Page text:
Title: Advances in first-principles computational materials science Subtitle: Things we can calculate now, that we couldn't when I was in grad school Elif Ertekin, Mechanical Science & Engineering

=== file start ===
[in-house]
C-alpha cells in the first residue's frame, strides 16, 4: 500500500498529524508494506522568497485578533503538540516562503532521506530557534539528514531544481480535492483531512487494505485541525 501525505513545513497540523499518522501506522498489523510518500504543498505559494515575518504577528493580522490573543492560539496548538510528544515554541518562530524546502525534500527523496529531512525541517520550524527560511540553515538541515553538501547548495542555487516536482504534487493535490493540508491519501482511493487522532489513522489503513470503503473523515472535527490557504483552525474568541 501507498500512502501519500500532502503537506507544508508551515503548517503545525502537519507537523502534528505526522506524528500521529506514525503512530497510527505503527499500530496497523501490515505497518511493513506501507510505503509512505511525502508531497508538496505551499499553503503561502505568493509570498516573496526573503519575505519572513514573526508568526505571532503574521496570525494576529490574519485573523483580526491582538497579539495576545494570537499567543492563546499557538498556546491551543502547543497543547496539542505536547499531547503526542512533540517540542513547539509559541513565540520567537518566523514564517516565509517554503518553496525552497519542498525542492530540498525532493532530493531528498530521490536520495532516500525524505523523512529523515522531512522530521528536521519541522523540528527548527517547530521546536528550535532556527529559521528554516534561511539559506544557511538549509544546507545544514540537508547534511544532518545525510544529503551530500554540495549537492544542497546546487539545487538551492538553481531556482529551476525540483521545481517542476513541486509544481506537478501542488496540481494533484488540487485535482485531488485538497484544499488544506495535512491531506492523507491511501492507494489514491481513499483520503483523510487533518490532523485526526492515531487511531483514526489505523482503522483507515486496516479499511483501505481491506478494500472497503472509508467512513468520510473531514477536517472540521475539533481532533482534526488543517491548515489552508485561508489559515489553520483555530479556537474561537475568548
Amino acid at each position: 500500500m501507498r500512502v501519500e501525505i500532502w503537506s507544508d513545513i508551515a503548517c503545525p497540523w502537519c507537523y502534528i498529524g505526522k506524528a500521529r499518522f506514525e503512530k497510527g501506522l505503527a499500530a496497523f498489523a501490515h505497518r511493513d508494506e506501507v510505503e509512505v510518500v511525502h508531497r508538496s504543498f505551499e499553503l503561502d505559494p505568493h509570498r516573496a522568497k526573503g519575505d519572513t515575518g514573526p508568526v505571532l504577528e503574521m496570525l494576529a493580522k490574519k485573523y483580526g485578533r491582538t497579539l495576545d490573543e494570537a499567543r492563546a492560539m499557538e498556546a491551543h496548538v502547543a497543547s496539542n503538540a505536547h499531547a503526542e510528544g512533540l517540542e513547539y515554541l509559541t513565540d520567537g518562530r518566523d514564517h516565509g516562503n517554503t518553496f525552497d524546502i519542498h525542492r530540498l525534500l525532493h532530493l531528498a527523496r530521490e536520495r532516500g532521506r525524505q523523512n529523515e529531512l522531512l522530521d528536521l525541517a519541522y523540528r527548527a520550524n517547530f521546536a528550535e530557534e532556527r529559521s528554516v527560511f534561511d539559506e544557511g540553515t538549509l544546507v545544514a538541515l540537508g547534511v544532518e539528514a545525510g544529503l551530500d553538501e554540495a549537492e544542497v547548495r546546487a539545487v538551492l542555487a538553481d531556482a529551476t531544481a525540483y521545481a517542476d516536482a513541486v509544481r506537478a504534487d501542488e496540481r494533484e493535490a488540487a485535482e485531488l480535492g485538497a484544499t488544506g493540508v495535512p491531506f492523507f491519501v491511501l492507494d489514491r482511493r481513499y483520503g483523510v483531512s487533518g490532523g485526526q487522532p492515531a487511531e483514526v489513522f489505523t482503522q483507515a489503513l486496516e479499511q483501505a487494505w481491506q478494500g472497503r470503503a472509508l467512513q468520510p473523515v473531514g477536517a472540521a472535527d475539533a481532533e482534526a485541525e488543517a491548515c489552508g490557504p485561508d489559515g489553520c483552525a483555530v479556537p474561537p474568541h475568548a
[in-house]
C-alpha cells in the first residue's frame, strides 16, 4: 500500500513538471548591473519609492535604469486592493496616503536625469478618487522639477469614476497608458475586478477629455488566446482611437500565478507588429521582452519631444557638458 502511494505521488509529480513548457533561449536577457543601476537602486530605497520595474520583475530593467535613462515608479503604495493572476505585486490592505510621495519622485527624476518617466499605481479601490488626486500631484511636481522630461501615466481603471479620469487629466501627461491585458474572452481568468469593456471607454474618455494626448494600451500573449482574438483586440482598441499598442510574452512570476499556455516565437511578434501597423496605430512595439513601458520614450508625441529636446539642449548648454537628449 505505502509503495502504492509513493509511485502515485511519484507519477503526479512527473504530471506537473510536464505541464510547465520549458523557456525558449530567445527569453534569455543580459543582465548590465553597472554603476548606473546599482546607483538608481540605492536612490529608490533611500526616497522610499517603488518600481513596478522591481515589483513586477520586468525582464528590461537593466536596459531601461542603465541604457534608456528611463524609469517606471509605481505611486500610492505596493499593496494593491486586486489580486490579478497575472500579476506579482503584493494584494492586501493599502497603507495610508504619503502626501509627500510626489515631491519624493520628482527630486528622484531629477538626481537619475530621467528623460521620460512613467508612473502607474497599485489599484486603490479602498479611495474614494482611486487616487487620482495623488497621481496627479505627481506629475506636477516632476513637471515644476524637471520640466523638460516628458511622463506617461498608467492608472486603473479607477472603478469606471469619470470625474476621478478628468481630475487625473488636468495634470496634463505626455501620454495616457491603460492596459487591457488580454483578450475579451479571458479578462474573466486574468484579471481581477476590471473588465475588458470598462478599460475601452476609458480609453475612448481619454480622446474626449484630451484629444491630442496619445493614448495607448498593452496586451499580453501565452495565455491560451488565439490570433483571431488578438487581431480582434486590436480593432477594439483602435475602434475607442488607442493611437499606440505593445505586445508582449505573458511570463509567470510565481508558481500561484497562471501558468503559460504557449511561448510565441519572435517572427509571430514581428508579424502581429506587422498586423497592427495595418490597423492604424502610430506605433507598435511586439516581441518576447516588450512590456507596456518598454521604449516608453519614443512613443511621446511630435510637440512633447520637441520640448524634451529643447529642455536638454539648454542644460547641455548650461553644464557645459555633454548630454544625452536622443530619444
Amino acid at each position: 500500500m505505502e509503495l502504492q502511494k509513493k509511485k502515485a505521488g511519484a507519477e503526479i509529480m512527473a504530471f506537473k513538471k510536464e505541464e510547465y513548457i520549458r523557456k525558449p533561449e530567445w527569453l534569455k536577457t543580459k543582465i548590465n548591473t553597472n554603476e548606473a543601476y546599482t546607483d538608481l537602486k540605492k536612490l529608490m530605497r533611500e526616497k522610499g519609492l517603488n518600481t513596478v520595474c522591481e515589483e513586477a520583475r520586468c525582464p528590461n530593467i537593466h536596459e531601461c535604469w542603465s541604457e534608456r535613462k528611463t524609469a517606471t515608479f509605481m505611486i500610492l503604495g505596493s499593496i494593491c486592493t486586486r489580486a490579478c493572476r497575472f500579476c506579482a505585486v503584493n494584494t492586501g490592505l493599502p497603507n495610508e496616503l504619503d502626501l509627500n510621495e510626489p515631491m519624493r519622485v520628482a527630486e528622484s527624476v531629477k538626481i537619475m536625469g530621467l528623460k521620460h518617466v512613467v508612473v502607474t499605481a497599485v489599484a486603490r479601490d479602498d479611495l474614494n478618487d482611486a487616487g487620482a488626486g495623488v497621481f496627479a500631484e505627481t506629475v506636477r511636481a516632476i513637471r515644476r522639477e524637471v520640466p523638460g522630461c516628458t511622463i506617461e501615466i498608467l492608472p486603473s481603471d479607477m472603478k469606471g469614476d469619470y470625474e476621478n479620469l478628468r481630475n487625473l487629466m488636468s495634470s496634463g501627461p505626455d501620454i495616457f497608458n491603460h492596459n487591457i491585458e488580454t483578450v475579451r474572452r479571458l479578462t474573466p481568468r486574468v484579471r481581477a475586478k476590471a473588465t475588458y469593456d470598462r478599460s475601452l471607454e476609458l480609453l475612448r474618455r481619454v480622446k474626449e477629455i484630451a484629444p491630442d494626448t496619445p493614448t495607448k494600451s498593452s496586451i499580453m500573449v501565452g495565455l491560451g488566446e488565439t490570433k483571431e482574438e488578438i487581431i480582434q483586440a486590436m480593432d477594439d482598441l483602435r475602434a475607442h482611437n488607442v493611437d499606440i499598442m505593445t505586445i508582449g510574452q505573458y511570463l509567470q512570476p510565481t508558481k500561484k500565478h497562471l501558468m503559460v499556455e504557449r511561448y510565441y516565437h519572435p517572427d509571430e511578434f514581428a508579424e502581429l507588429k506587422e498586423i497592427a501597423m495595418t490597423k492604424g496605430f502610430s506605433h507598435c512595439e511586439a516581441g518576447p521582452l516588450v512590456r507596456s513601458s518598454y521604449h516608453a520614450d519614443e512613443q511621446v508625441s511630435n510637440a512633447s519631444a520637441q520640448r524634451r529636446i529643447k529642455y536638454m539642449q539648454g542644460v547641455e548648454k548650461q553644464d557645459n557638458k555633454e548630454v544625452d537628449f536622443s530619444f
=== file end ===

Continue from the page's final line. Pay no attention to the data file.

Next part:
The capability to rationally design new materials with tailored properties and functionality on a computer remains a grand challenge whose success would have tremendous impact on several globally-relevant issues. Guided materials design in the form of Integrated Computational Materials Engineering(ICME) is now taking its foundational steps towards establishing the infrastructure and methodologies to realize this grand challenge. But, whilecomputational materials science has seen several advances in the last few years thanks to steady progress in computational power and numerical algorithms, there still remain a number of materials properties that are elusive to quantitative computational simulation. I will discuss recent developments within the field of computational materials science that highlight what material properties we now can -- and what we still cannot -- compute. I'll illustrate a few real-world examples related to mechanical properties for alloy design, optical properties for advanced photovoltaics and photocatalysis design, and thermal properties for thermoelectric design, using methods such as molecular dynamics, density functional theory, and quantum Monte Carlo. I'll also highlight some large outstanding problems for computational materials science.